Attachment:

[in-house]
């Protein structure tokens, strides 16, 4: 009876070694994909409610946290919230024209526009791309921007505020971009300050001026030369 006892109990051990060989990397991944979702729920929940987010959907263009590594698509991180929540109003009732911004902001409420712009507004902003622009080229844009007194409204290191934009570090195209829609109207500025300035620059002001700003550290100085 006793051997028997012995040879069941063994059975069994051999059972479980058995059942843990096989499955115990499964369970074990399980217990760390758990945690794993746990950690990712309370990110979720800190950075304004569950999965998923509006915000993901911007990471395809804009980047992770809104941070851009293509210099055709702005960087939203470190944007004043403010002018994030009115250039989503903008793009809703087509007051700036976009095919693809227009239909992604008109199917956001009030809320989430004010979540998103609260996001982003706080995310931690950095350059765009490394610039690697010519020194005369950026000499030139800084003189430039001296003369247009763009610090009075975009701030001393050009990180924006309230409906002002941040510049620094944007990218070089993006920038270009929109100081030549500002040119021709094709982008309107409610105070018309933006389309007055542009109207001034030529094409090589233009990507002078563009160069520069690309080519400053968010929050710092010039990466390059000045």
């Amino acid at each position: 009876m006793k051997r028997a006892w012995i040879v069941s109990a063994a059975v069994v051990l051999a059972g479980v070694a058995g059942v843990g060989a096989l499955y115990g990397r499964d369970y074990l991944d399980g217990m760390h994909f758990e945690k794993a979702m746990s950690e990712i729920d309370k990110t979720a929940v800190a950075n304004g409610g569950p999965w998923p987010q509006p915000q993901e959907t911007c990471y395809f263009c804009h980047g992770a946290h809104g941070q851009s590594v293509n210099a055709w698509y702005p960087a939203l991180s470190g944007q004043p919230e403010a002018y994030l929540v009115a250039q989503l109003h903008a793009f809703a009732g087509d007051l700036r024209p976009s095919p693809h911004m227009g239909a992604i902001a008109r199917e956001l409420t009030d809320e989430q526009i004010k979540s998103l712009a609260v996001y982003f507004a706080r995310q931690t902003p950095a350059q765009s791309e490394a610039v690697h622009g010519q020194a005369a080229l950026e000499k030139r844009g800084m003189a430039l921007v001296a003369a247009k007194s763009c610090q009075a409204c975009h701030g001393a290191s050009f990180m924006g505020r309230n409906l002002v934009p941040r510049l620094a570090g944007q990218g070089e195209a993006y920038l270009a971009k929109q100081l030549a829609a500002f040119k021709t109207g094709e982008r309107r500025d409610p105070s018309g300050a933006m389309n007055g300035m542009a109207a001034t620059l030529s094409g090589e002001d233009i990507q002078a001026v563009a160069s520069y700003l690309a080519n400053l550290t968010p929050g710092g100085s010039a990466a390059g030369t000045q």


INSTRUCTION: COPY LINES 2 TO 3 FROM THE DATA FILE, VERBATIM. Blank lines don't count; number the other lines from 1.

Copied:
């Protein structure tokens, strides 16, 4: 009876070694994909409610946290919230024209526009791309921007505020971009300050001026030369 006892109990051990060989990397991944979702729920929940987010959907263009590594698509991180929540109003009732911004902001409420712009507004902003622009080229844009007194409204290191934009570090195209829609109207500025300035620059002001700003550290100085 006793051997028997012995040879069941063994059975069994051999059972479980058995059942843990096989499955115990499964369970074990399980217990760390758990945690794993746990950690990712309370990110979720800190950075304004569950999965998923509006915000993901911007990471395809804009980047992770809104941070851009293509210099055709702005960087939203470190944007004043403010002018994030009115250039989503903008793009809703087509007051700036976009095919693809227009239909992604008109199917956001009030809320989430004010979540998103609260996001982003706080995310931690950095350059765009490394610039690697010519020194005369950026000499030139800084003189430039001296003369247009763009610090009075975009701030001393050009990180924006309230409906002002941040510049620094944007990218070089993006920038270009929109100081030549500002040119021709094709982008309107409610105070018309933006389309007055542009109207001034030529094409090589233009990507002078563009160069520069690309080519400053968010929050710092010039990466390059000045």
């Amino acid at each position: 009876m006793k051997r028997a006892w012995i040879v069941s109990a063994a059975v069994v051990l051999a059972g479980v070694a058995g059942v843990g060989a096989l499955y115990g990397r499964d369970y074990l991944d399980g217990m760390h994909f758990e945690k794993a979702m746990s950690e990712i729920d309370k990110t979720a929940v800190a950075n304004g409610g569950p999965w998923p987010q509006p915000q993901e959907t911007c990471y395809f263009c804009h980047g992770a946290h809104g941070q851009s590594v293509n210099a055709w698509y702005p960087a939203l991180s470190g944007q004043p919230e403010a002018y994030l929540v009115a250039q989503l109003h903008a793009f809703a009732g087509d007051l700036r024209p976009s095919p693809h911004m227009g239909a992604i902001a008109r199917e956001l409420t009030d809320e989430q526009i004010k979540s998103l712009a609260v996001y982003f507004a706080r995310q931690t902003p950095a350059q765009s791309e490394a610039v690697h622009g010519q020194a005369a080229l950026e000499k030139r844009g800084m003189a430039l921007v001296a003369a247009k007194s763009c610090q009075a409204c975009h701030g001393a290191s050009f990180m924006g505020r309230n409906l002002v934009p941040r510049l620094a570090g944007q990218g070089e195209a993006y920038l270009a971009k929109q100081l030549a829609a500002f040119k021709t109207g094709e982008r309107r500025d409610p105070s018309g300050a933006m389309n007055g300035m542009a109207a001034t620059l030529s094409g090589e002001d233009i990507q002078a001026v563009a160069s520069y700003l690309a080519n400053l550290t968010p929050g710092g100085s010039a990466a390059g030369t000045q």